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|SGML Exceptions and XML
by ArborText, Inc.
This paper briefly describes SGML exceptions (inclusions and exclusions) and discusses how exception users can handle their DTDs and data in XML, which does not allow exceptions.
SGML exceptions are global control parameters for content models in DTDs. An exception affects not just the content model of the ELEMENT declaration in which it appears, but models for any subelements that appear inside that element.
There are two kinds of exception:
An exclusion consists of
a hyphen (-), followed by one or more element names
surrounded by parentheses and separated by vertical bars
(|), ampersands (&), or commas (,). For example:
Even though emph appears to allow indexterm and link inside it, it's not allowed to contain them whenever emph itself appears inside title.
(Note that if you exclude an element, it can't also appear as a required part of the proper content model.)
An inclusion consists of
a plus sign (+), followed by one or more element names
surrounded by parentheses and separated by vertical bars
(|), ampersands (&), or commas (,). For example:
Even though the content model for front never even mentions indexterm or link, it can freely contain them whenever it appears inside document because of the inclusion on the document content model.
Note that if front happens to appear inside other elements as well, its ability to contain the included elements will depend on the inclusions provided on those other content models.
Combinations and Nesting
If a single element
declaration needs to supply both exclusions and
inclusions, the exclusion must come first. For example:
If an element is both
excluded and included, the exclusion wins.
The xref element will be allowed inside a para when the para appears inside a chapter, but not when it appears inside an appendix.
Exceptions have several useful functions. However, they must be used cautiously because their effect extends far beyond the ELEMENT declaration on which they appear and because included elements are treated specially by SGML parsers.
Exceptions for Content Model Simplicity
Exceptions are obviously a powerful shorthand way to control many content models at once and to create the illusion of having multiple content models for a single element type.
For example, if you
intend for a floating annotation element to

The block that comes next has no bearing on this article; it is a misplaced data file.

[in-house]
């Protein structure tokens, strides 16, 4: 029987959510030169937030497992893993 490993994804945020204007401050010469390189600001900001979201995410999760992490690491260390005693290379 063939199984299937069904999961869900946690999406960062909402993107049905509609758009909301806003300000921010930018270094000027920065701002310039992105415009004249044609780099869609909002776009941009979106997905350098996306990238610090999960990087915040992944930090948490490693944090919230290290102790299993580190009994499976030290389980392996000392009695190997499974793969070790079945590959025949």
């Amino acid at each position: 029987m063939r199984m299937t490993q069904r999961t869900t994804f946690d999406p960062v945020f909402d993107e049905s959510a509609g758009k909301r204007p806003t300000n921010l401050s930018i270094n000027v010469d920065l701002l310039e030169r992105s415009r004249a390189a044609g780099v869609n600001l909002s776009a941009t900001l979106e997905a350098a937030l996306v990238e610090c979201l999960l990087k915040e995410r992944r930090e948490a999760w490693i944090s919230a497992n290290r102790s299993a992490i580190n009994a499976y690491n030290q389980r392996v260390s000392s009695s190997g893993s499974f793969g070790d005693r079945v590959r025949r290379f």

be allowed literally anywhere in your document, it's much
more convenient (and easier to read) to mention annot
once as an inclusion up at the top than to insert it in
between all the other elements in all the content models:
Exceptions for Validation Power
In some cases, exceptions are more than a shorthand; they're the only way to enforce a constraint by means of validation with an SGML parser.
For example, let's say that:
Your DTD now allows the footnote element to contain itself indirectly, because a footnote could contain a paragraph that contains a footnote.
If you want to disallow
footnotes from appearing inside themselves, you can't do
it by removing mention of footnote from the content model
of footnote, because it doesn't appear there in the first
place. The only way (short of inventing new element
types) is to exclude footnotes from themselves:
Problems with Exceptions in Reuse
Exceptions can be powerful, but they can also get you into trouble. For example, let's say that:
The inclusions in effect for both versions of defined-term are not identical, because annot is implicitly allowed inside one version and entirely absent inside the other. Therefore, someone might legitimately add an annotation to a definition while working inside a regular document, and when the definition is pulled into a terminology document context, the definition will be invalid.
To solve your reuse problem, you would have to ensure that the same set of inclusions was in effect for both contexts. For example, you could put an inclusion of annot on terminology or on the shared declaration for defined-term itself.
Problems with Inclusions and Record Ends
You might think that the following two ELEMENT declarations are equivalent:
1.This declaration uses
2.This declaration uses
a proper content model:
equivalent in many ways, since they both allow emph and
trademark elements to appear freely within para. For
example, the following instance will be valid under both:
However, SGML parsers do
not treat included subelements identically with
proper subelements (elements that appear
directly in the para content model). The difference is in
the pattern of record end signals that are
retained or discarded. Let's reveal the record end
signals in this example, and add line numbers for easy
Record ends surrounding included subelements are discarded, whereas record ends surrounding proper subelements are retained (and probably ultimately turned into spaces by a formatting application, if the text is supposed to be wrapped). Thus, under declaration 1, the REs at the ends of lines 1, 2, and 3 would discarded, and under declaration 2, they would be retained.